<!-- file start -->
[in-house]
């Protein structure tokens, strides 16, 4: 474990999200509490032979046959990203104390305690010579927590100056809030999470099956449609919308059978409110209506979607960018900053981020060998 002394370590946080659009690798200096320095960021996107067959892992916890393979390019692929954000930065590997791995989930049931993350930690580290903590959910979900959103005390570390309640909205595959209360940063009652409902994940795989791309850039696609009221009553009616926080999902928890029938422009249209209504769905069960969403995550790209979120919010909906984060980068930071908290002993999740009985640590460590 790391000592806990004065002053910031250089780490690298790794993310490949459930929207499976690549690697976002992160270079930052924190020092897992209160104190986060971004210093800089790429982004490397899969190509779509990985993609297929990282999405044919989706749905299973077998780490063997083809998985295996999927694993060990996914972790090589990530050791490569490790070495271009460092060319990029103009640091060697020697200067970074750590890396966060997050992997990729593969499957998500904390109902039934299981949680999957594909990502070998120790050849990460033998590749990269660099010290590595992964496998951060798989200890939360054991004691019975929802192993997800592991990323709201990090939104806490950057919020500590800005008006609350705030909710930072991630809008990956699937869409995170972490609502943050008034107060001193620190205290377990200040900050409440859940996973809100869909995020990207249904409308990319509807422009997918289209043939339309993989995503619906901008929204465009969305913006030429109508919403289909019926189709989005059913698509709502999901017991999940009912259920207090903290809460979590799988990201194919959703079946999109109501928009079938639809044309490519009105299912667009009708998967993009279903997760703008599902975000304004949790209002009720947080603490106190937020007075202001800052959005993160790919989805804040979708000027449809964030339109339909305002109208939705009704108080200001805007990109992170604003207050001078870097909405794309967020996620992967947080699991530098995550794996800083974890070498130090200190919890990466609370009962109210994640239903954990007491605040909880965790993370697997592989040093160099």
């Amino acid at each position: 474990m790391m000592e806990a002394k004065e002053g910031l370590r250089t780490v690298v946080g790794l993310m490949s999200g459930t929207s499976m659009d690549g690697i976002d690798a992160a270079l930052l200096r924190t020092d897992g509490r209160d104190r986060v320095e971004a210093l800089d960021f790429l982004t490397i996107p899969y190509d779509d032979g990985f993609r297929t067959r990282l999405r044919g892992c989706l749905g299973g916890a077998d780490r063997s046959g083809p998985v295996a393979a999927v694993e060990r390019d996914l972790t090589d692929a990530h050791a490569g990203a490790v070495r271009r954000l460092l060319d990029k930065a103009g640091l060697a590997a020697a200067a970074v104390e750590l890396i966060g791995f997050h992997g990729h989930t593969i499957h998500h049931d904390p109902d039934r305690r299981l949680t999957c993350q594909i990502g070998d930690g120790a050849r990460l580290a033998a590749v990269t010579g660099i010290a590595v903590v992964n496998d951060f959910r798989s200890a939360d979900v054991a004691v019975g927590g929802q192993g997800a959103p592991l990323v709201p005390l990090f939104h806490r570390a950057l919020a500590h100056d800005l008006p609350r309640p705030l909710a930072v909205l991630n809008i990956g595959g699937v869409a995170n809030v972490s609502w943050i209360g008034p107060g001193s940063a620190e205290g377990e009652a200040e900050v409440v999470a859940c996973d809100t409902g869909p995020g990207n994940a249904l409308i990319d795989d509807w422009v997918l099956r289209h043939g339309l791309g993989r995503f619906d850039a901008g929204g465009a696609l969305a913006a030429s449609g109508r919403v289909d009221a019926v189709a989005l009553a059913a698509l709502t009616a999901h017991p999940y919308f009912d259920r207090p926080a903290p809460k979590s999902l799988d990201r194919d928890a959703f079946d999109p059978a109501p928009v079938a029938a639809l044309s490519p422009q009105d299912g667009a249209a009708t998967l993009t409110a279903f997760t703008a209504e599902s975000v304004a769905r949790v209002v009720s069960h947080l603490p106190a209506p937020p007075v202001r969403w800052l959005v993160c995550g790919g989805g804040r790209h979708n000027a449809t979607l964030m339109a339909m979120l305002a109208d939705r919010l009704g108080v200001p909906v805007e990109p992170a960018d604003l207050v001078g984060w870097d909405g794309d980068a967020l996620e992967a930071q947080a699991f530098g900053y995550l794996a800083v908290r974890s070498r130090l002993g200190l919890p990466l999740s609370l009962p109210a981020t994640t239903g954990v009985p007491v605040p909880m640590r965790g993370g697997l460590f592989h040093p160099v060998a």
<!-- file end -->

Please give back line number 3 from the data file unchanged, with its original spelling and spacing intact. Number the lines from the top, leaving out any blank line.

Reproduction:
């Amino acid at each position: 474990m790391m000592e806990a002394k004065e002053g910031l370590r250089t780490v690298v946080g790794l993310m490949s999200g459930t929207s499976m659009d690549g690697i976002d690798a992160a270079l930052l200096r924190t020092d897992g509490r209160d104190r986060v320095e971004a210093l800089d960021f790429l982004t490397i996107p899969y190509d779509d032979g990985f993609r297929t067959r990282l999405r044919g892992c989706l749905g299973g916890a077998d780490r063997s046959g083809p998985v295996a393979a999927v694993e060990r390019d996914l972790t090589d692929a990530h050791a490569g990203a490790v070495r271009r954000l460092l060319d990029k930065a103009g640091l060697a590997a020697a200067a970074v104390e750590l890396i966060g791995f997050h992997g990729h989930t593969i499957h998500h049931d904390p109902d039934r305690r299981l949680t999957c993350q594909i990502g070998d930690g120790a050849r990460l580290a033998a590749v990269t010579g660099i010290a590595v903590v992964n496998d951060f959910r798989s200890a939360d979900v054991a004691v019975g927590g929802q192993g997800a959103p592991l990323v709201p005390l990090f939104h806490r570390a950057l919020a500590h100056d800005l008006p609350r309640p705030l909710a930072v909205l991630n809008i990956g595959g699937v869409a995170n809030v972490s609502w943050i209360g008034p107060g001193s940063a620190e205290g377990e009652a200040e900050v409440v999470a859940c996973d809100t409902g869909p995020g990207n994940a249904l409308i990319d795989d509807w422009v997918l099956r289209h043939g339309l791309g993989r995503f619906d850039a901008g929204g465009a696609l969305a913006a030429s449609g109508r919403v289909d009221a019926v189709a989005l009553a059913a698509l709502t009616a999901h017991p999940y919308f009912d259920r207090p926080a903290p809460k979590s999902l799988d990201r194919d928890a959703f079946d999109p059978a109501p928009v079938a029938a639809l044309s490519p422009q009105d299912g667009a249209a009708t998967l993009t409110a279903f997760t703008a209504e599902s975000v304004a769905r949790v209002v009720s069960h947080l603490p106190a209506p937020p007075v202001r969403w800052l959005v993160c995550g790919g989805g804040r790209h979708n000027a449809t979607l964030m339109a339909m979120l305002a109208d939705r919010l009704g108080v200001p909906v805007e990109p992170a960018d604003l207050v001078g984060w870097d909405g794309d980068a967020l996620e992967a930071q947080a699991f530098g900053y995550l794996a800083v908290r974890s070498r130090l002993g200190l919890p990466l999740s609370l009962p109210a981020t994640t239903g954990v009985p007491v605040p909880m640590r965790g993370g697997l460590f592989h040093p160099v060998a």